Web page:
55. Bethel Evangelical, 1897

Now Iglesia Hispana Adventista del Septimo Dia
(Spanish Seventh Day Adventist Church)
2392 South Woodward Street (at East Conway Street)
Architects: Crane and Barkhausen

Bethel Evangelical
Bethel Evangelical

Bethel Evangelical Church in the Bay View neighborhood was founded in 1883 as a mission church of Salem Evangelical, then located at Washington and 11th Streets on the South Side. (The 1874 church at Washington and 11th is still standing, and is now home to St. Michael’s Ukrainian Catholic Church.) The new mission, Bethel Evangelical, initially held services in a small wooden chapel built on the site of the present church. At that time, Bay View was a separate village, annexed to the City of Milwaukee in 1887.

In 1886, the mission incorporated as a self-sustaining congregation of the Evangelical Association, a denomination founded in 1800 in Pennsylvania and comprised mainly of German immigrants and their descendants. After worshiping in the small chapel for almost a decade and a half, the congregation began construction of the present brick church in 1897. Like many of the city’s other German-speaking congregations, the gradual conversion of services from German to English began shortly after World War I.

Architects Charles Crane (1850-1928) and Carl Barkhausen (1860-1934) both apprenticed in the office of Edward Townsend Mix, Milwaukee’s most prominent architect of the late nineteenth century. The two men formed a partnership in 1888, when Mix relocated his office to Minneapolis, and practiced together in Milwaukee until 1900.

Crane and Barkhausen designed many residences and other types of buildings, including several industrial and warehouse buildings in the city’s Third Ward. In addition to Bethel Evangelical, the firm designed Highland Avenue Methodist Church at Highland and 21st Street, a Gothic Revival building constructed in 1891. As a sole practitioner, Barkhausen later designed the Second Christian Science Church, built in 1913 on Highland Avenue near 27th Street.

Bethel Evangelical is a Cream City brick church of modest size that does not clearly fit into any of the common architectural style categories of the late nineteenth century. It has no features associated with the classical tradition, and the round-arch windows rule out the Gothic Revival. With its L-shaped form and entrances on the long side, the building differs from the common layout of Romanesque Revival churches. There is a corbeled arcade of brick at the top of the tower walls, but this feature and the round arches are not exclusive to the Romanesque Revival style. The building lacks the decorative details and mixing of exterior materials that are common to the Queen Anne style. The most appropriate label might simply be Victorian, a general term that refers more to a time period rather than a particular set of architectural characteristics.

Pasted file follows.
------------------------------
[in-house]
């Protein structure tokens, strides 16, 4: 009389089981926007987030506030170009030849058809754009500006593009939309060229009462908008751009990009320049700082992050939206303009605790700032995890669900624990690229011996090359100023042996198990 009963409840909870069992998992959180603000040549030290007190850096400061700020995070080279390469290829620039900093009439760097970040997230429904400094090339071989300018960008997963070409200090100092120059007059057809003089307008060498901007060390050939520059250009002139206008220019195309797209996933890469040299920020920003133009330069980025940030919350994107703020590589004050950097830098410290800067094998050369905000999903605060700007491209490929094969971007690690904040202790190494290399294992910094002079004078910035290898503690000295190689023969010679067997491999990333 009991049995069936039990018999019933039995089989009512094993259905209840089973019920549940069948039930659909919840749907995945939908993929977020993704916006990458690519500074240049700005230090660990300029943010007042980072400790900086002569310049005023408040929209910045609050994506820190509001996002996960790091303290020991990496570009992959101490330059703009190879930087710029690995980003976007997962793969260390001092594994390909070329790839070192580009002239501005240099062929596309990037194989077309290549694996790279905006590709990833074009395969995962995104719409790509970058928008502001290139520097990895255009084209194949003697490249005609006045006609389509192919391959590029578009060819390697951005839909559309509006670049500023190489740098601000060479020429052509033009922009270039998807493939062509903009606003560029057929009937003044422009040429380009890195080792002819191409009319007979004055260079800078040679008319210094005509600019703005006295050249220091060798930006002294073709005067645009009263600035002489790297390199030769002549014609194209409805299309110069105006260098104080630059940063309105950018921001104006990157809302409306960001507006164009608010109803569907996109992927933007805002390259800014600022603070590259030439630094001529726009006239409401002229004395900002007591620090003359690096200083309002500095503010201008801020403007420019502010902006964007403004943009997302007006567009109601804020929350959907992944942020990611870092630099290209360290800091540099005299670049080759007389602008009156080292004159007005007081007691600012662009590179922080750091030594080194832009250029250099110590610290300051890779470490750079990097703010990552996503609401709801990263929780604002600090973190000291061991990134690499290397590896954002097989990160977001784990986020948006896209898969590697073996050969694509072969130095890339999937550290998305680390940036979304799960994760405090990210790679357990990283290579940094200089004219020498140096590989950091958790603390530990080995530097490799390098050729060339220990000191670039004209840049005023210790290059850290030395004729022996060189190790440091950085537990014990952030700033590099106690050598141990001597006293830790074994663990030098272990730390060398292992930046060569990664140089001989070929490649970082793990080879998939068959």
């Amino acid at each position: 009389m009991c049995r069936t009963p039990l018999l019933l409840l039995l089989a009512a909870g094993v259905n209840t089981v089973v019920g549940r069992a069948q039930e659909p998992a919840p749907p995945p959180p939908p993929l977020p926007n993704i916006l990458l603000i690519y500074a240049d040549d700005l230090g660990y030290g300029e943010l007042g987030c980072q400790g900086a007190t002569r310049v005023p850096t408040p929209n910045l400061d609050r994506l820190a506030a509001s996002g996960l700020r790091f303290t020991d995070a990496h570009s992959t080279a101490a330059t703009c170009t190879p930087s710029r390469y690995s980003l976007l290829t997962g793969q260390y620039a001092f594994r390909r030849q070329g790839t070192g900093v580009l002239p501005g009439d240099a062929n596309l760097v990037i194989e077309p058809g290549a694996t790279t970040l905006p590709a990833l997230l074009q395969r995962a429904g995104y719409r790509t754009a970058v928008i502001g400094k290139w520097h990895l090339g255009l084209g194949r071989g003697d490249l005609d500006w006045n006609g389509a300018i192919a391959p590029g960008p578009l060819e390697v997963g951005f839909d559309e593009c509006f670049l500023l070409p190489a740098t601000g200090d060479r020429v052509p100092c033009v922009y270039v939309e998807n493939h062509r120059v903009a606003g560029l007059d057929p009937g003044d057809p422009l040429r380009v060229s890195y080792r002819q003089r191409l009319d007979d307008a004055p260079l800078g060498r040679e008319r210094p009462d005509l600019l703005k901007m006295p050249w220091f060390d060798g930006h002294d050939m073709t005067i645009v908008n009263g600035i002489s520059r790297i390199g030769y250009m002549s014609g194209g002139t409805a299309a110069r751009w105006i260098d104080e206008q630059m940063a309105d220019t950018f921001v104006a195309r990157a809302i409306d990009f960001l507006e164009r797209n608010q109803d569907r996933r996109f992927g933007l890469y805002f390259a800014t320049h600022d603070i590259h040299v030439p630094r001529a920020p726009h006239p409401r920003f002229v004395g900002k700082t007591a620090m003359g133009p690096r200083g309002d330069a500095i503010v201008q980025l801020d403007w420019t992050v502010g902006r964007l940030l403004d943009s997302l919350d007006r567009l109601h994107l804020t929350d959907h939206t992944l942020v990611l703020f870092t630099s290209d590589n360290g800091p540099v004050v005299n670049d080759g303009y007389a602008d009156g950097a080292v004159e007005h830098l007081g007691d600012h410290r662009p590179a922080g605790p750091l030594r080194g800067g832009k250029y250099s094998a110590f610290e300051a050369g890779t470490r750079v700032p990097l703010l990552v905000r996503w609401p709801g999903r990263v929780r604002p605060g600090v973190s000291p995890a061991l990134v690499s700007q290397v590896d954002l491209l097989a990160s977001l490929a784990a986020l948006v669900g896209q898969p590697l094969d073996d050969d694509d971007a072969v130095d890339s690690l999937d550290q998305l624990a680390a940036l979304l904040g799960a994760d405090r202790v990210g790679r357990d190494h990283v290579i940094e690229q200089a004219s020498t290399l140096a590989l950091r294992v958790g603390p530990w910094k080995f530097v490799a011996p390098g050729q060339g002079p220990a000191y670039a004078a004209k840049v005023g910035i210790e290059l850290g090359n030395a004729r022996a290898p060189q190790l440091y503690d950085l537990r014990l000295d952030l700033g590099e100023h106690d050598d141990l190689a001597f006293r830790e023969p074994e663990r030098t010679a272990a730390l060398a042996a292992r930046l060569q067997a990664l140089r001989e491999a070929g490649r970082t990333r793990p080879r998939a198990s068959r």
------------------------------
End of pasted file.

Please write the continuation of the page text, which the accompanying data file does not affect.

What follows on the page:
A narrow spire of unusual shape rises from the hipped roof of the tower. No other church in Milwaukee has a spire of quite this shape. The spire resembles the spikes atop the copper domes of the Germania Building, an eight-story office building at Second and Wells Streets downtown. The Germania Building, designed by the firm of Schnetzky and Liebert, was built just prior to Bethel Evangelical Church, and may have influenced Crane and Barkhausen in their design of the church spire.

Bethel Evangelical
Bethel Evangelical
One of the spike-topped domes of the Germania Building

The church was known as Bethel Evangelical or Bay View Bethel Evangelical until just after World War II. In 1946, the Evangelical Association merged with the United Brethren Church, and thereafter the congregation used the lengthy name Bay View Bethel Evangelical United Brethren Church. In the late 1960s, the Evangelical United Brethren denomination merged with the Methodist Church. The Bay View congregation joined the existing Methodist church in the same neighborhood, about one-half mile to the south on Kinnickinnic Avenue, and sold their church building to a congregation of the Assembly of God. The Bay View Assembly of God occupied the building from the late 1960s into the present century. The church is currently used by its third owners, a Spanish-speaking congregation of the Seventh Day Adventist Church.

“Dedicated a Church,” Milwaukee Sentinel, November 15, 1897, page 3, column 3.

Historic Designation Study Report: Bethel Evangelical Church (Bay View Assembly of God). City of Milwaukee, Department of City Development, 2001.